Genes, obesity, intestinal surgery: people get kidney stones for a variety of reasons. And while the majority of kidney stones pass without causing serious damage, the associated pain can be excruciating. If you are looking for ways to minimize your risk of kidney stones, it may be time to examine your diet — especially with regard to your sodium intake. Below is more information on the correlation between kidney stones and a high-sodium diet.
A Guide to Kidney Stones
How Does Sodium Cause Kidney Stones?
The more sodium you consume, the higher your urine’s calcium concentration will be. When these levels reach a certain point, excess calcium spills into the urine, making it easier for kidney stones to develop. Although you can minimize the risks by increasing your water intake, switching to a low-sodium diet is often recommended.
How Much Sodium Should You Eat?
The human body requires sodium to function, but too much can be harmful. When it comes to regulating your sodium intake, experts recommend 1500 mg daily to avoid complications such as kidney stones, bone disease, and high blood pressure.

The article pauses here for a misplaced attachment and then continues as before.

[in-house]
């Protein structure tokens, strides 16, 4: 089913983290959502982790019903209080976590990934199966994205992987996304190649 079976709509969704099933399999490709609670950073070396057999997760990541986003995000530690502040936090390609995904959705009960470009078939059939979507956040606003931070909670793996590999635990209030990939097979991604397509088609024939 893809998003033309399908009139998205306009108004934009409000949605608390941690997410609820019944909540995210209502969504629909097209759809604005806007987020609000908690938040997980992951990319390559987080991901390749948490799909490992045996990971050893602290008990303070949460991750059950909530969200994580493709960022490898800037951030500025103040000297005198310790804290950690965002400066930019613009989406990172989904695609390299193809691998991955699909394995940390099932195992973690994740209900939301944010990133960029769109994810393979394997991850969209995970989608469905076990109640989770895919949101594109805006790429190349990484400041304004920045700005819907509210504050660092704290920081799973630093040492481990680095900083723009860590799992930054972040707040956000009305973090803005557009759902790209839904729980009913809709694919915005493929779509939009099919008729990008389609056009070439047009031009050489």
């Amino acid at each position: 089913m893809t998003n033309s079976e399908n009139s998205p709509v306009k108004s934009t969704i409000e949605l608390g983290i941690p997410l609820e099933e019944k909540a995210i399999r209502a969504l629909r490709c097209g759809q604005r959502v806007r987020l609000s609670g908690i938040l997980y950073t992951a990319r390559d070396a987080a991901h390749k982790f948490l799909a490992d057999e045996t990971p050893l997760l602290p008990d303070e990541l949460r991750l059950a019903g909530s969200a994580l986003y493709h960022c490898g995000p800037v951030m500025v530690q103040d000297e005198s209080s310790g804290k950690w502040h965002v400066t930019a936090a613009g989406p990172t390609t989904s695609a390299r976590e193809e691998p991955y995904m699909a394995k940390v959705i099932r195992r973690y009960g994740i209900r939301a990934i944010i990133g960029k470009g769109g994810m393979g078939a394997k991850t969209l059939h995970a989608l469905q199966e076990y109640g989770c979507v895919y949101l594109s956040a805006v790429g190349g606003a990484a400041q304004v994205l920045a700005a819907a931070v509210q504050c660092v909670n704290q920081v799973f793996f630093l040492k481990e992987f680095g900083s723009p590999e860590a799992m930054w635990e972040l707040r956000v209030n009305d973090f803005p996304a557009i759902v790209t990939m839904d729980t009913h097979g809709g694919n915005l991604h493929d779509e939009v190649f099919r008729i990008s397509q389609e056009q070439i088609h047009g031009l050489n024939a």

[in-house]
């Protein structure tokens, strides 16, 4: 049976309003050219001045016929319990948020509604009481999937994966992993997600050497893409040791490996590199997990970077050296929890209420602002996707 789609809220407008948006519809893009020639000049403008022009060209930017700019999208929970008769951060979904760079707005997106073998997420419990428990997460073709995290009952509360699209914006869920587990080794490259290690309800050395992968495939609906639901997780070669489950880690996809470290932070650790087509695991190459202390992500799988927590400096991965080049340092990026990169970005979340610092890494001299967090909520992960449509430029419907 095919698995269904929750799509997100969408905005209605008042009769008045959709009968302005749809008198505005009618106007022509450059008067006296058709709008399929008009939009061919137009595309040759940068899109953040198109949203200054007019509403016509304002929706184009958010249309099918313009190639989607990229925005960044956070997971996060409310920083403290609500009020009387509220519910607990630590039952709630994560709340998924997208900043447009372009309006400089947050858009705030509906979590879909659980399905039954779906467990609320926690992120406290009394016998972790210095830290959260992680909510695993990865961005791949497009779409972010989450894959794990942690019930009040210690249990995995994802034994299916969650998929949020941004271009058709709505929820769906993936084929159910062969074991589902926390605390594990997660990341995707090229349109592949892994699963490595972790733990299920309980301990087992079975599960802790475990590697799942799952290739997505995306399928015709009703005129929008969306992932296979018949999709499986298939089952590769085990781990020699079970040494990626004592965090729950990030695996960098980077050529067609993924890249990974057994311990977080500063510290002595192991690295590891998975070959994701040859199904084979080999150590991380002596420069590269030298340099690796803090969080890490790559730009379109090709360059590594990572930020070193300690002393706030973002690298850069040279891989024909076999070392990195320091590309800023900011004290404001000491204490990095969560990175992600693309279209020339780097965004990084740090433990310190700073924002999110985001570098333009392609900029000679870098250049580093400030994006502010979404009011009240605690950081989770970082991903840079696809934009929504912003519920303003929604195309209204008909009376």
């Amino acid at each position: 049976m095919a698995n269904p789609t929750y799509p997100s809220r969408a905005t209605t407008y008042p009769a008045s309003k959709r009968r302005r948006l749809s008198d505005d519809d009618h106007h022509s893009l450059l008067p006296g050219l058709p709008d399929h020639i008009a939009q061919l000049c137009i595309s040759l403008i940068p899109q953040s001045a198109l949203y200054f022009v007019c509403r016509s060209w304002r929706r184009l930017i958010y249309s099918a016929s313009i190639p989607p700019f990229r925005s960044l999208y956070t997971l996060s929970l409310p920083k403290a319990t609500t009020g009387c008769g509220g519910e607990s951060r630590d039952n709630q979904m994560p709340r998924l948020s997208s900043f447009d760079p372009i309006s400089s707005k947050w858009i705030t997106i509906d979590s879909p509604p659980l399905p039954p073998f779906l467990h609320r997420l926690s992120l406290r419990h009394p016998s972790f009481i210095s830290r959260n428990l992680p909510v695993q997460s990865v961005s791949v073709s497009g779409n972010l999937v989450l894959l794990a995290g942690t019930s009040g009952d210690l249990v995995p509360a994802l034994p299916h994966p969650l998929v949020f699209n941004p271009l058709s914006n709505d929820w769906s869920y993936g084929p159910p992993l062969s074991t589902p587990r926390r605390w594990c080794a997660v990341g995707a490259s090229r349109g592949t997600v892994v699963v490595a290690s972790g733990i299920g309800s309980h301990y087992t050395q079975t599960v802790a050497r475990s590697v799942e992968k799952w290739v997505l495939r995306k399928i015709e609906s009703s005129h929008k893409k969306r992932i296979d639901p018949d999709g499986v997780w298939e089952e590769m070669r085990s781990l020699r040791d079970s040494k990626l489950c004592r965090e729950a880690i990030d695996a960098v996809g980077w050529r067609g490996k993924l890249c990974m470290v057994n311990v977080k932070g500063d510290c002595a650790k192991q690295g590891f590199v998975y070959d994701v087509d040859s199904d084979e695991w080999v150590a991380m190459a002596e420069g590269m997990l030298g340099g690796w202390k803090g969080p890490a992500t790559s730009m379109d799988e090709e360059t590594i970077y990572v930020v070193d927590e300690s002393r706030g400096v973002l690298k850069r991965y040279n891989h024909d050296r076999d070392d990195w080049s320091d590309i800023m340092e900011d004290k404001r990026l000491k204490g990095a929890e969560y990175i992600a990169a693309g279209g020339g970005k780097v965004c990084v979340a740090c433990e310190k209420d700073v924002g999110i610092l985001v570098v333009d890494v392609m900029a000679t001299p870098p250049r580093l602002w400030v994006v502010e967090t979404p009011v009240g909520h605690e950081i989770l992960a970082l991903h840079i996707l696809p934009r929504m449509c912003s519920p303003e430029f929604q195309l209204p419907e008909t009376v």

How Much Sodium Are You Eating?
The easiest way to regulate your sodium intake is by reading the nutrition label of the foods you consume. Be mindful of sodium per serving and servings per container when calculating your total. For example, according to the nutrition label, a can of Campbell’s® tomato soup includes 2.5 servings, each of which includes 480 mg of sodium. If you were to consume the entire can — 1200 mg — you would have only 300 mg left before hitting your recommended daily total of 1500 mg.
If you have questions or concerns recording kidney stones in High Point, NC, Medical Center Urology is the place to turn. Serving patients for over 25 years, Dr. Puschinsky and his team of medical professionals specialize in a full range of conditions, including prostate cancer, erectile dysfunction, and infertility. Learn more about their practice online or call (336) 882-0220 to schedule an appointment.